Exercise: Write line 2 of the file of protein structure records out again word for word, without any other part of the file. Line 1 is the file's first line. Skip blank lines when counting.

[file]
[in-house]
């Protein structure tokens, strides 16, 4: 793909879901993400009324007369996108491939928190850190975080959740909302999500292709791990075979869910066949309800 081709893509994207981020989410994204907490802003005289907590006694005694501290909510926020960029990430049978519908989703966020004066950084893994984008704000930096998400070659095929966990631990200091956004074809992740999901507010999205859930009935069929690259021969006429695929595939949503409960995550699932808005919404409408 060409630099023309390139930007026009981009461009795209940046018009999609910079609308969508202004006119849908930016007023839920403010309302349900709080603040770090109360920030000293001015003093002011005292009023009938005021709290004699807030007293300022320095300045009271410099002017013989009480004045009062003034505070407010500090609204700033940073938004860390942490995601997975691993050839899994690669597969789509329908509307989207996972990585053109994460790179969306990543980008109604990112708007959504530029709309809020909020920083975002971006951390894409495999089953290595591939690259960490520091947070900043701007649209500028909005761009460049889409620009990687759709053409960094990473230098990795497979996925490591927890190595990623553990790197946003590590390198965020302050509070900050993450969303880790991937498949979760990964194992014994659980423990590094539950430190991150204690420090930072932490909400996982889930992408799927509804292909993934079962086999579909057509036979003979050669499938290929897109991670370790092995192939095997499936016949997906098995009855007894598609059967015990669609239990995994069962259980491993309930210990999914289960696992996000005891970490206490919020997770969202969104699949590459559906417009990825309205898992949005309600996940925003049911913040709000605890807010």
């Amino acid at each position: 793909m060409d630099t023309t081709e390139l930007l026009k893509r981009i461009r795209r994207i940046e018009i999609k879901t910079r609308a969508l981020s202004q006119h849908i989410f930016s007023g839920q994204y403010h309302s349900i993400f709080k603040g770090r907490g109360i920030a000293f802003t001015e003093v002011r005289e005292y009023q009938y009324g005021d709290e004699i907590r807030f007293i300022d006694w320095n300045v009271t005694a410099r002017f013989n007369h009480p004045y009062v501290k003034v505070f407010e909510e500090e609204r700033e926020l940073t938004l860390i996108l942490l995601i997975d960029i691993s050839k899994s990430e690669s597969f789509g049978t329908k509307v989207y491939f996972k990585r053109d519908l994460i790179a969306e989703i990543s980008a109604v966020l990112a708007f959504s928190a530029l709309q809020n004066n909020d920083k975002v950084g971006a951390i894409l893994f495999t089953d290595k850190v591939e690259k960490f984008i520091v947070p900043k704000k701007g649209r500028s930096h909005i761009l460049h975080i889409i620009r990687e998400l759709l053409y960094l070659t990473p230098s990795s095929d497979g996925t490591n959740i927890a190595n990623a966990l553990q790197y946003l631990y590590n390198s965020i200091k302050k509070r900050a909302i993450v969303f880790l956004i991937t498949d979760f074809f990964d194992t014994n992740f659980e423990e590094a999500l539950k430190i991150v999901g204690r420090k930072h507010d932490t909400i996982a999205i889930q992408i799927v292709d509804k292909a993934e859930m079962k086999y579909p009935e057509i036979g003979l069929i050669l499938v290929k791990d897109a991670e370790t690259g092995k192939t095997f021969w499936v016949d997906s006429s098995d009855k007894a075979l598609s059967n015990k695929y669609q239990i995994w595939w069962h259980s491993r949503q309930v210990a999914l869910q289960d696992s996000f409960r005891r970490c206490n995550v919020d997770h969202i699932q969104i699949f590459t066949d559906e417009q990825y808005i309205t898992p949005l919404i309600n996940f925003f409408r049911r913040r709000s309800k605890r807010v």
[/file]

């Protein structure tokens, strides 16, 4: 793909879901993400009324007369996108491939928190850190975080959740909302999500292709791990075979869910066949309800 081709893509994207981020989410994204907490802003005289907590006694005694501290909510926020960029990430049978519908989703966020004066950084893994984008704000930096998400070659095929966990631990200091956004074809992740999901507010999205859930009935069929690259021969006429695929595939949503409960995550699932808005919404409408 060409630099023309390139930007026009981009461009795209940046018009999609910079609308969508202004006119849908930016007023839920403010309302349900709080603040770090109360920030000293001015003093002011005292009023009938005021709290004699807030007293300022320095300045009271410099002017013989009480004045009062003034505070407010500090609204700033940073938004860390942490995601997975691993050839899994690669597969789509329908509307989207996972990585053109994460790179969306990543980008109604990112708007959504530029709309809020909020920083975002971006951390894409495999089953290595591939690259960490520091947070900043701007649209500028909005761009460049889409620009990687759709053409960094990473230098990795497979996925490591927890190595990623553990790197946003590590390198965020302050509070900050993450969303880790991937498949979760990964194992014994659980423990590094539950430190991150204690420090930072932490909400996982889930992408799927509804292909993934079962086999579909057509036979003979050669499938290929897109991670370790092995192939095997499936016949997906098995009855007894598609059967015990669609239990995994069962259980491993309930210990999914289960696992996000005891970490206490919020997770969202969104699949590459559906417009990825309205898992949005309600996940925003049911913040709000605890807010």